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SEO and SMO are conversation starters.

Last year Jason Calacanis wrote a blog post how he thought that SEO and SMO were bullshit. Now I know in some parts Calacanis is approaching demi-god status and in other parts he’s villified to no end. Hell, he has 35,000 followers on Twitter, which is a fairly significant number of people who put a lot of stock in what he says. I’m one of those followers too. But that doesn’t mean that I agree with everything he says.

I had been thinking about the role of SEO and SMO in internet marketing lately and decided to do a cursory search and that’s when I found Jason’s article. It’s not the driving force behind this post but it does give it some legs since Jason and others have deemed some of what is done on the level within SEO and SMO circles as unacceptable.

Over the last year and half and even before that, I have engaged in some pretty healthy SEO as well as SMO for clients. And it has worked. I utilized what was available and knew what I was doing. According to Calacanis that would make me a snake oil salesman. Talking SMO then, Calacanis said the following:

Anyone who hires an SMO firm is an idiot. The whole point of social media is TO BE REAL NOT FAKE!!! Just be yourself and participate… that’s all it takes (and note, participation is not just putting in your own links, it’s voting/commenting on/submitting other people’s content too!).

To which I have to say that “SMO is the process of realizing that being authentic and strategic within a social media marketing context or environment can be beneficial.

Here’s a generic example. I have a demographic of women smokers in their mid 30’s for instance. They  happen to use Facebook. So I create a widget that provides them a way to maybe quit smoking and track the results and share them, which in turn drives them to a blogsite, a branded microsite and a branded community. To get this ball rolling, I’ve also seeded/posted articles related to all of these sites and the product and the campaign on Digg, Stumbleupon, Delicious, Technorati, Propeller and say Reddit. All of these linked together creates a tremendous opportunity and buzz for these users to not only meet, but also to share, and perhaps learn more about a product dedicated to them. Does this mean that what I have done is black-hat or disingenuous? No. Does it mean that I have taken certain elements, linked them together and have enjoyed the linky-goodness via SMO and SEO? Yes. Am I bad? Am I evil? Am I hiding? Am I not being “transparent enough”?  Why can’t I let these social bookmarking sites know about a product launch?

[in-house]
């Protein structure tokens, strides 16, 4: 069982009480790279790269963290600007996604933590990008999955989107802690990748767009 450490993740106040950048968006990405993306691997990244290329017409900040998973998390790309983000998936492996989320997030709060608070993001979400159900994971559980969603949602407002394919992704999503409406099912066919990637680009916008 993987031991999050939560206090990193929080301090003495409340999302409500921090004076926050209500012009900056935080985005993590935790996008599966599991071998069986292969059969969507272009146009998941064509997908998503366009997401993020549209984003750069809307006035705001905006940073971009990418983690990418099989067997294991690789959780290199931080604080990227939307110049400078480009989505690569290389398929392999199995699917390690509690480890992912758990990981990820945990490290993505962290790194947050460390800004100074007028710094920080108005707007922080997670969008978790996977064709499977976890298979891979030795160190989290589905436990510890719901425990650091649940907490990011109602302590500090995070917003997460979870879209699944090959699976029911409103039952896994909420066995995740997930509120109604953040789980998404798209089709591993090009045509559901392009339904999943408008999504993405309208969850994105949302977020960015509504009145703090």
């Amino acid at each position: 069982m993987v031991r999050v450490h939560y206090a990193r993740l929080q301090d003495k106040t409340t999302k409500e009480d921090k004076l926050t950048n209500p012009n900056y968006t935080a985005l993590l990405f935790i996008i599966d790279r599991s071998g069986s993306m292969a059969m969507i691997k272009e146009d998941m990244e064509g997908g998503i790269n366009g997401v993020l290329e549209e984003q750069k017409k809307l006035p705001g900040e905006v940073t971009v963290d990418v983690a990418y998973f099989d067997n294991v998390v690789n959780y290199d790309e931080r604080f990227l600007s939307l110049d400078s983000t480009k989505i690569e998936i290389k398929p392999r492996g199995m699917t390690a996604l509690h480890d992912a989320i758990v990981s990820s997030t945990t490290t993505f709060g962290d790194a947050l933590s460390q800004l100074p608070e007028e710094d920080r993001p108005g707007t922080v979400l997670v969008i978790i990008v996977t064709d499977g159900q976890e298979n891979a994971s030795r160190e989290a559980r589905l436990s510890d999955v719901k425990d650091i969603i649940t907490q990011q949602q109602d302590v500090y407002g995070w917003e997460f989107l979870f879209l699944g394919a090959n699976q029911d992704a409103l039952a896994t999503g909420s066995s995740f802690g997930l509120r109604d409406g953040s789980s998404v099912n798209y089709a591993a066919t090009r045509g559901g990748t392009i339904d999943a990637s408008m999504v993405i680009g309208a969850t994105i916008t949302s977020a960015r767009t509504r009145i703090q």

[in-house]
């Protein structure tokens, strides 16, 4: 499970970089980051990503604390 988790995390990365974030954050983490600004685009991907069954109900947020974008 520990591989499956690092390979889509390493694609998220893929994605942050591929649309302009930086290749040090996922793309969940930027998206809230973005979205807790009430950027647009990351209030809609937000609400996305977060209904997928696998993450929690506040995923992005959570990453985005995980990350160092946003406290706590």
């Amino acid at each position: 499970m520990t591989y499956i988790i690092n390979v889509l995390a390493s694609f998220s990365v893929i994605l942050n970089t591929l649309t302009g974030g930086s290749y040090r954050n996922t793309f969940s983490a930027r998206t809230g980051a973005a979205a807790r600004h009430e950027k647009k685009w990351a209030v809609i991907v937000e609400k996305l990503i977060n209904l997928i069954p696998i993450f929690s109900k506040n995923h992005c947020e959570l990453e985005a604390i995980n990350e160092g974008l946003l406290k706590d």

Want a good example?  Buddy Media created the Check your Dudeness app for Facebook-Couldn’t this be construed as some element of SMO? They’re taking a product, a branded one and using social media to promote it. Is that gaming the system? No.

We need to get away from the fact that what the system allows us to do, does not neccessarily mean that we are up to no good, or that we’re not being transparent enough. Ok I get it. I don’t need to be told over and over and over again to be transparent and authentic. Yes there is a difference between black hat seo and white hat seo as well as black hat smo, no doubt about it. Just check akismet for aspects of that. But.. most of your brand marketers are only using the tools that are available. I can show you at least 130 examples where companies used certain aspects of social media to promote or further their brand exposure using some of the above mentioned sites and tactics. This doesn’t mean that they are operating behind a cloak of deceit.

Listen, there is a big big difference between gaming the system and utilizing what is provided to promote your product, your brand, and your company. It truly boils down to how you use it. I’m all for engaging in conversations but someone has to start the conversation. The better you are at starting a conversation, the better your chances are of someone listening and responding back. Maybe we should be looking at not how to be transparent and authentic, but more on the proper way to enagage and start the conversation.

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Marc Meyer is a Digital and Social Media Strategist at DRMG. This is my personal blog where I share observations, thoughts and opinions that are all my own.

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October 2008
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